Issue: How much should you, or the hiring manager, "sell" a position versus giving the full picture, warts and all?
Risk: Providing an overly rosy scenario will create disillusioned new hires, sparking higher turnover and starting the hiring process all over again.
Action: Improve retention by providing a realistic job preview, using the techniques outlined below. Teach hiring managers to do the same.
In their zeal to attract good candidates, HR people and hiring managers often make the mistake of showing job candidates only a shiny, happy picture of the organization. Smiles, everyone!
That's not smart.
Once people realize that their new jobs aren't the low-stress, fast-promotion, stimulating workplaces they were promised, they'll either zone out or walk out.
That's why it's best to present applicants with a balanced picture of the position, the department, the workplace and the organization culture. By doing that, you allow applicants to bail themselves out if they're not comfortable, which saves your organization time and money, plus cuts down on turnover.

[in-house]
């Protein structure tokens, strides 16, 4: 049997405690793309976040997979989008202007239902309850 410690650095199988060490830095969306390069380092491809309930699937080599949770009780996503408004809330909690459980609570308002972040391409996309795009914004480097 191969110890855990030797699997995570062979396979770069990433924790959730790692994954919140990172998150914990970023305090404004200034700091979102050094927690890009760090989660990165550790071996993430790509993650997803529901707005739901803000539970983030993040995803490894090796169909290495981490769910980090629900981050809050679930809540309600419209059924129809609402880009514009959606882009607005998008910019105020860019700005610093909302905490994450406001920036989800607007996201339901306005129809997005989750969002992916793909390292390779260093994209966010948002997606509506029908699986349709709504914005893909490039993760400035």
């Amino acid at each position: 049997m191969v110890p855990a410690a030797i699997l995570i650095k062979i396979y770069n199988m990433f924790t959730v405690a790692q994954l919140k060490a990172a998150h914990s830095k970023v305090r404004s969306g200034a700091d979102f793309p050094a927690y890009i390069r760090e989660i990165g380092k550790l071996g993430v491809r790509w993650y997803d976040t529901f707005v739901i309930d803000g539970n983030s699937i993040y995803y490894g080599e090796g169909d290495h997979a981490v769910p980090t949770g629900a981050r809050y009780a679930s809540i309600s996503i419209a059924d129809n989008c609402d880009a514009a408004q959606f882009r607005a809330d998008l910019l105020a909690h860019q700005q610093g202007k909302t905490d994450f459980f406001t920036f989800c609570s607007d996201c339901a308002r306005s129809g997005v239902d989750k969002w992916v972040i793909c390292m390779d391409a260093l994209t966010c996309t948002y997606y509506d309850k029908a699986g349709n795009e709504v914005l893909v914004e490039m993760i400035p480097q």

By offering realistic job previews, you're simply giving applicants a clearer idea of what it would be like to work in that job. Two examples:
"A day in the life." An electronic manufacturer suffered high turnover among new employees in its "clean room," where employees had to wear full body suits.
The solution: The company started requiring candidates to participate in a full-day job simulation before they were hired. Many applicants dropped out, but those who stayed knew what to expect. As a result, turnover in the clean room dropped dramatically.
Web-site tools. Many organizations have added sections to their recruiting Web sites that offer realistic job previews.
Texas Instruments, for example, offers a 32-question, multiple-choice Fit Check, which allows people to gauge whether they'd fit into the company's culture and work environment. See it at www.ti.com/ recruit/docs/fitcheck.shtm.